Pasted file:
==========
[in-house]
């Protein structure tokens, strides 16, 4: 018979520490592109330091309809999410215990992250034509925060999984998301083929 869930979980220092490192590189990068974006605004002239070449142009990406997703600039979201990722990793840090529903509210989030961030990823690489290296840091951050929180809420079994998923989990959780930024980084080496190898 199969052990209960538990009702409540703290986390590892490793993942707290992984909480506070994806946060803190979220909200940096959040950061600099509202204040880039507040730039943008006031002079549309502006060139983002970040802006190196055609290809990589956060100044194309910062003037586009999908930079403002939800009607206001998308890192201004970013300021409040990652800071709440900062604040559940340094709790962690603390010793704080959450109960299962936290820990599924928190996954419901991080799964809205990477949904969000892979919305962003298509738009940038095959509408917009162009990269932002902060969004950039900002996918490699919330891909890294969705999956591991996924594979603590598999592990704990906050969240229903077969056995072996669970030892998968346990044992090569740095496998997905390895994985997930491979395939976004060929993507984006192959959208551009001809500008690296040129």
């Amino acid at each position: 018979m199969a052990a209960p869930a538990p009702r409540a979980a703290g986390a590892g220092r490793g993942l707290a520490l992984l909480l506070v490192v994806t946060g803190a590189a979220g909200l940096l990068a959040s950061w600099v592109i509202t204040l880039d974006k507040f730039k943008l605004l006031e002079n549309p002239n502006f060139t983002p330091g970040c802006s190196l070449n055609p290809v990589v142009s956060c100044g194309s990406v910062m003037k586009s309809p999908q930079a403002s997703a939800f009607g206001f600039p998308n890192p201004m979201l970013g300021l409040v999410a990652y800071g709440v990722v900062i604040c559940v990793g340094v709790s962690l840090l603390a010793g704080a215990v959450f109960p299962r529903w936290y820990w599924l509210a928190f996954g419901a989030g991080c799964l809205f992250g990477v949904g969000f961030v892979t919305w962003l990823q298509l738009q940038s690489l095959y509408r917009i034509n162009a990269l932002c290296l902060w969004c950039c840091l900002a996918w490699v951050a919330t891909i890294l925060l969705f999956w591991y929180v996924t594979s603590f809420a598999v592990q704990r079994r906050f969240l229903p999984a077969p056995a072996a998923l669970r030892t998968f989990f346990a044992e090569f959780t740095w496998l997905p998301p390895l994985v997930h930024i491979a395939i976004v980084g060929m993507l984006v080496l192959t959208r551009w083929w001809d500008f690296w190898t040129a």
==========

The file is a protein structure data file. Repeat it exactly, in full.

[in-house]
């Protein structure tokens, strides 16, 4: 018979520490592109330091309809999410215990992250034509925060999984998301083929 869930979980220092490192590189990068974006605004002239070449142009990406997703600039979201990722990793840090529903509210989030961030990823690489290296840091951050929180809420079994998923989990959780930024980084080496190898 199969052990209960538990009702409540703290986390590892490793993942707290992984909480506070994806946060803190979220909200940096959040950061600099509202204040880039507040730039943008006031002079549309502006060139983002970040802006190196055609290809990589956060100044194309910062003037586009999908930079403002939800009607206001998308890192201004970013300021409040990652800071709440900062604040559940340094709790962690603390010793704080959450109960299962936290820990599924928190996954419901991080799964809205990477949904969000892979919305962003298509738009940038095959509408917009162009990269932002902060969004950039900002996918490699919330891909890294969705999956591991996924594979603590598999592990704990906050969240229903077969056995072996669970030892998968346990044992090569740095496998997905390895994985997930491979395939976004060929993507984006192959959208551009001809500008690296040129």
């Amino acid at each position: 018979m199969a052990a209960p869930a538990p009702r409540a979980a703290g986390a590892g220092r490793g993942l707290a520490l992984l909480l506070v490192v994806t946060g803190a590189a979220g909200l940096l990068a959040s950061w600099v592109i509202t204040l880039d974006k507040f730039k943008l605004l006031e002079n549309p002239n502006f060139t983002p330091g970040c802006s190196l070449n055609p290809v990589v142009s956060c100044g194309s990406v910062m003037k586009s309809p999908q930079a403002s997703a939800f009607g206001f600039p998308n890192p201004m979201l970013g300021l409040v999410a990652y800071g709440v990722v900062i604040c559940v990793g340094v709790s962690l840090l603390a010793g704080a215990v959450f109960p299962r529903w936290y820990w599924l509210a928190f996954g419901a989030g991080c799964l809205f992250g990477v949904g969000f961030v892979t919305w962003l990823q298509l738009q940038s690489l095959y509408r917009i034509n162009a990269l932002c290296l902060w969004c950039c840091l900002a996918w490699v951050a919330t891909i890294l925060l969705f999956w591991y929180v996924t594979s603590f809420a598999v592990q704990r079994r906050f969240l229903p999984a077969p056995a072996a998923l669970r030892t998968f989990f346990a044992e090569f959780t740095w496998l997905p998301p390895l994985v997930h930024i491979a395939i976004v980084g060929m993507l984006v080496l192959t959208r551009w083929w001809d500008f690296w190898t040129a």